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Valeria Sigal Escalada and Douglas D. Archbold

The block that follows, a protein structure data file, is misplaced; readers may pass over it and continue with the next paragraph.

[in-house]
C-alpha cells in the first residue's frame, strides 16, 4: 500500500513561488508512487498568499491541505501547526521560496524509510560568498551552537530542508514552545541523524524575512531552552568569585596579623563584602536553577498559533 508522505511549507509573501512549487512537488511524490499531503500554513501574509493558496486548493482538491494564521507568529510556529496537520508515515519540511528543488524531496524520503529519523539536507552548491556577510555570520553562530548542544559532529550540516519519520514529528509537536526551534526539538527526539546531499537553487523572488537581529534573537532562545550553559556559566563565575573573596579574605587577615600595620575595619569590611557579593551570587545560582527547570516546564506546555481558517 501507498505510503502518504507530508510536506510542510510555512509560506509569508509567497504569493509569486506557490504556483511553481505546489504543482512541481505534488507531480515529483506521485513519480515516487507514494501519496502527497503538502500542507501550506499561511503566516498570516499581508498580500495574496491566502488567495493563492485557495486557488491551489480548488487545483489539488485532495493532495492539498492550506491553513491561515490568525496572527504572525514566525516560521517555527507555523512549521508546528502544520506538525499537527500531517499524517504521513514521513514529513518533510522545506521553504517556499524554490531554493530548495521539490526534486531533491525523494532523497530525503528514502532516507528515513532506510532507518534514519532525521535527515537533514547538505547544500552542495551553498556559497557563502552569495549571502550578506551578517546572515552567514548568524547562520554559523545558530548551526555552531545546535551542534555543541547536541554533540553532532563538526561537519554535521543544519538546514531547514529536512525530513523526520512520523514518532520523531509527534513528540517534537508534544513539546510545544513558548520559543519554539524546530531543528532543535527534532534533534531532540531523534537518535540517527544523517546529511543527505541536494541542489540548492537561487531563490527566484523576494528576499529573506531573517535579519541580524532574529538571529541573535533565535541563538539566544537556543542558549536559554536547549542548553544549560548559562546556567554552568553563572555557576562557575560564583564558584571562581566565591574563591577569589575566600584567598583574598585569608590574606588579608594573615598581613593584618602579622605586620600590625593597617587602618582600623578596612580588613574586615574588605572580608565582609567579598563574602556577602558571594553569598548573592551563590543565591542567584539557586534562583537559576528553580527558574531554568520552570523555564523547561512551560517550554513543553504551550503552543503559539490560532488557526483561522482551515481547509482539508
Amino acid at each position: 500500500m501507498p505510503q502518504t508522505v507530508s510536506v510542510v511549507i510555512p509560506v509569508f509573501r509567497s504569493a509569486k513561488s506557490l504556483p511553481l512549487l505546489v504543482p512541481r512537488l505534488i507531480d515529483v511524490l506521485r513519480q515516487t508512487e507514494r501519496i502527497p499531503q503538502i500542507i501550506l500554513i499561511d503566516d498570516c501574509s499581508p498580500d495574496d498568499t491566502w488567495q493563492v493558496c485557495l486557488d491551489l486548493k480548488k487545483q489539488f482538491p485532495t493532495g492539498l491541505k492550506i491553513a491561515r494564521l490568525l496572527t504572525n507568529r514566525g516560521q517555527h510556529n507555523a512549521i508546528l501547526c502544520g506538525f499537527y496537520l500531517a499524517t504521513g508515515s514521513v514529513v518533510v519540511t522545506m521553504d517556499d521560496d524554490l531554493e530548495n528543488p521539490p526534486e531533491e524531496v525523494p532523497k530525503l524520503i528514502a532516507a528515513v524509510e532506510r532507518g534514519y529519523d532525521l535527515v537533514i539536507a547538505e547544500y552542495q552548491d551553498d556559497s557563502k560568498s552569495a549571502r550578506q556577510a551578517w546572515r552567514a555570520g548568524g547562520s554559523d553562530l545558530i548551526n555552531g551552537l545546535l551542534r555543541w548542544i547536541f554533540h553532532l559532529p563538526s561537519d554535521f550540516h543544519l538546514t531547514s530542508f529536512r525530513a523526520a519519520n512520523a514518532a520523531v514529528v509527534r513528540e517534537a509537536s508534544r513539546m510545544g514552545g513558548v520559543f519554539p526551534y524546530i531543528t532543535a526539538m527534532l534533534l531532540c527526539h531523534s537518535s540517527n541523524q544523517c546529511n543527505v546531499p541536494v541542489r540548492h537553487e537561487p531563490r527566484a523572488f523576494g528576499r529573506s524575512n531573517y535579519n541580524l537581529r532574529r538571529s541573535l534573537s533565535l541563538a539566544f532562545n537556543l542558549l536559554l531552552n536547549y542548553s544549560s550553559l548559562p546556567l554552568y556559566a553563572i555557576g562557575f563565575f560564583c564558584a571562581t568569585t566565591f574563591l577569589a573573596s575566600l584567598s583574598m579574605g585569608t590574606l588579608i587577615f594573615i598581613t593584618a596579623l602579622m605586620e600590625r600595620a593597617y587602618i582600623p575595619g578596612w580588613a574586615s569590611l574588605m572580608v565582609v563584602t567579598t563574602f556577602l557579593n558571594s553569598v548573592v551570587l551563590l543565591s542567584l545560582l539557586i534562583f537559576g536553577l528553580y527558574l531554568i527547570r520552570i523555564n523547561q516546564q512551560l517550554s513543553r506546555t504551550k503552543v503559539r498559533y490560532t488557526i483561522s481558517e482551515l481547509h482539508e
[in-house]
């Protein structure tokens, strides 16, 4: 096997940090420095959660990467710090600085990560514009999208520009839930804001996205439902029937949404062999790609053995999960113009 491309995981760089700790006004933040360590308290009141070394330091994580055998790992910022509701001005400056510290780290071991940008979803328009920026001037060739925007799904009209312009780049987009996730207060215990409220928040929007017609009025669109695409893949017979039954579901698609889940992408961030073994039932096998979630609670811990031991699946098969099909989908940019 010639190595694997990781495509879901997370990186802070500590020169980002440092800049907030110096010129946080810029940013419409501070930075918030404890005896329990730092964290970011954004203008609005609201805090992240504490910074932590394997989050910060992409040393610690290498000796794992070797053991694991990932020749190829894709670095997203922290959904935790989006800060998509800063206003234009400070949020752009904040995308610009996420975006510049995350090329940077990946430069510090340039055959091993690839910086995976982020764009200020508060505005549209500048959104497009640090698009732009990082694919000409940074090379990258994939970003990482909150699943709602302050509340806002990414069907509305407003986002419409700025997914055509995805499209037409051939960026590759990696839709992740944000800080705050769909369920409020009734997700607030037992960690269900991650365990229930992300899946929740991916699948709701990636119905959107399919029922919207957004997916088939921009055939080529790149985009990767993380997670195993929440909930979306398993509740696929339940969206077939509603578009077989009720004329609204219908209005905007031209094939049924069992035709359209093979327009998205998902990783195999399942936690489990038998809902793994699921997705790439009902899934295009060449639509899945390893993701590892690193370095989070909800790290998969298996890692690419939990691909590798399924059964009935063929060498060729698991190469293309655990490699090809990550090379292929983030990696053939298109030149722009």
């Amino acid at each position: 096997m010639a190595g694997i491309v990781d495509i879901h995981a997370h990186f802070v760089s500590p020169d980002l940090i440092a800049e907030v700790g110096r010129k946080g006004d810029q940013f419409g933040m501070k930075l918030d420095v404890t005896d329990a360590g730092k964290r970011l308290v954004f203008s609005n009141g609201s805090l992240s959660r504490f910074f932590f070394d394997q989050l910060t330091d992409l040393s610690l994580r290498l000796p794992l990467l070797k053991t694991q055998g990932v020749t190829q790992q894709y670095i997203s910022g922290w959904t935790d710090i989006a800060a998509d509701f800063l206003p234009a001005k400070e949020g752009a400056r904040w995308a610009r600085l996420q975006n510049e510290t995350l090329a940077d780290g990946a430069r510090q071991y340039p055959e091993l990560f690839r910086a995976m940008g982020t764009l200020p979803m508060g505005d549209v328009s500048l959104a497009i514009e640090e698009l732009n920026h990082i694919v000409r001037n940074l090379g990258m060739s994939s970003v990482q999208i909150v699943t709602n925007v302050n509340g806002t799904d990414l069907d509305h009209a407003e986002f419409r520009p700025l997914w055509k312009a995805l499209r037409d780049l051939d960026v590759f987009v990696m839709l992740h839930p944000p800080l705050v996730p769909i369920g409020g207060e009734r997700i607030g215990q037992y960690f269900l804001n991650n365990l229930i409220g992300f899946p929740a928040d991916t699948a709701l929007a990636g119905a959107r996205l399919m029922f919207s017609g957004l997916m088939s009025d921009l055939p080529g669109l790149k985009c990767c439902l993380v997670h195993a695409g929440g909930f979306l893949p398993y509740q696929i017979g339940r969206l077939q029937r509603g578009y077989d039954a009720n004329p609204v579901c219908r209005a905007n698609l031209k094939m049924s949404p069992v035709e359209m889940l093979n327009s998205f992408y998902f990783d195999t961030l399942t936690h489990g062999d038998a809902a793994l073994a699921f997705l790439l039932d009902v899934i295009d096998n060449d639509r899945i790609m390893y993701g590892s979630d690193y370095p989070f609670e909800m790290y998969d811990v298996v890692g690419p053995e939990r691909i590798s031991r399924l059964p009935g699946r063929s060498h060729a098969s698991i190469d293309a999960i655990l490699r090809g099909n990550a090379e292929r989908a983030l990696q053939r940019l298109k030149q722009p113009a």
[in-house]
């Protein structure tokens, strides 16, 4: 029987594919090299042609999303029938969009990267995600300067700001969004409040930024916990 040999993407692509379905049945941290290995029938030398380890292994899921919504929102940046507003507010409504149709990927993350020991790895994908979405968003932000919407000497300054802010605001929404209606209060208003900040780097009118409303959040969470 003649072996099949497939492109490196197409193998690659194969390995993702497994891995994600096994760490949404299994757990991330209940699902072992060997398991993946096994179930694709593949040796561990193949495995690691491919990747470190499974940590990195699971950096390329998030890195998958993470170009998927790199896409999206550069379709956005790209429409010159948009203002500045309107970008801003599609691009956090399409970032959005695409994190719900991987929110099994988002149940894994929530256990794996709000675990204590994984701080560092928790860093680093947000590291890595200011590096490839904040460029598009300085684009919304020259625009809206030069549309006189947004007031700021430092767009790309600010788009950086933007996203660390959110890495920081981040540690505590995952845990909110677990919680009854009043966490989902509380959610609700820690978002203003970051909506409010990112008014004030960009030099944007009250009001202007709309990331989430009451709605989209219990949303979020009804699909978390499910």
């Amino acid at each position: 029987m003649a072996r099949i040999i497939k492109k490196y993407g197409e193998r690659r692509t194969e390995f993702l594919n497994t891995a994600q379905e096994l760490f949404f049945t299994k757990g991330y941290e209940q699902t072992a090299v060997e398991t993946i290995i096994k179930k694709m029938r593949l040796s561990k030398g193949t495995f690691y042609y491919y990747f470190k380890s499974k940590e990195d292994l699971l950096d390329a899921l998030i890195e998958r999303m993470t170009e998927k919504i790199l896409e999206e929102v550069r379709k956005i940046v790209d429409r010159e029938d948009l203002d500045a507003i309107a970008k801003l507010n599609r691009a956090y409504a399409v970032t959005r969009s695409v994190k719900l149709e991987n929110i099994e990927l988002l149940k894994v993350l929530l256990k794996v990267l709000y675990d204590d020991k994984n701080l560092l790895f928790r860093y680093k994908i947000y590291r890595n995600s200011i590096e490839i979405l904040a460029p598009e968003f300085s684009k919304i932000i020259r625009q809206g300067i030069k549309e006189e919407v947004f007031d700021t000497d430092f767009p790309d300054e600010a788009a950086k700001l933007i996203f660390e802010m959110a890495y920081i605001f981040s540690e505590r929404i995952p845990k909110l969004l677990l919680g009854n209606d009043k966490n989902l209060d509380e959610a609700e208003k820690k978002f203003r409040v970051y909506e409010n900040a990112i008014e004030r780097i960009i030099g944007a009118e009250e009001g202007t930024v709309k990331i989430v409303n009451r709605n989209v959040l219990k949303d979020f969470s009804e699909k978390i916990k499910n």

The impact of heat plus aminoethoxyvinylglycine (AVG) treatments alone or in combination on ripening of four apple cultivars has been studied. A solution of AVG was applied to ‘Lodi’, ‘Senshu’, ‘Redchief Delicious’, and ‘Red Fuji’ apple trees ≈4 weeks before normal harvest at 124 g·ha−1 a.i. After harvest, half of each group of control and AVG-treated fruit was heated at 38 °C for 4 days and then stored at 4 °C for 30 days. After cold storage, AVG and heat individually suppressed ethylene production of ‘Senshu’ and ‘Redchief Delicious’ but not of ‘Lodi’ or ‘Red Fuji’. The combination of AVG with heat treatment reduced ethylene production the most consistently in each cultivar except ‘Lodi’, suggesting some additive effect of the treatments. The respiration rate after cold storage was not consistently affected by any treatment. AVG alone and with heat maintained firmness of ‘Lodi’, AVG plus heat maintained it in ‘Senshu’, but neither ‘Redchief Delicious’ nor ‘Red Fuji’ firmness responded to the treatments. AVG-treated ‘Lodi’ and ’Redchief Delicious’ fruit, heated fruit of all cultivars, and AVG plus heat in all had lower titratable acidity than controls after cold storage. Although there were no effects of any treatment on fruit soluble solids concentration, the combined treatment increased the soluble solids:titratable acidity ratio of all cultivars, although heat or AVG alone had no consistent effects. Total ester production by ‘Redchief Delicious’ peel tissue after cold storage was reduced 44% by AVG and 70% or more by heat and AVG plus heat. There were no differences in peel alcohol acyltransferase activity among the treatments, supporting the hypothesis that substrate availability was the limiting factor for ester synthesis in treated fruit. Overall, heat plus AVG treatment did not provide any advantage over each alone for maintaining apple fruit quality during short-term cold storage.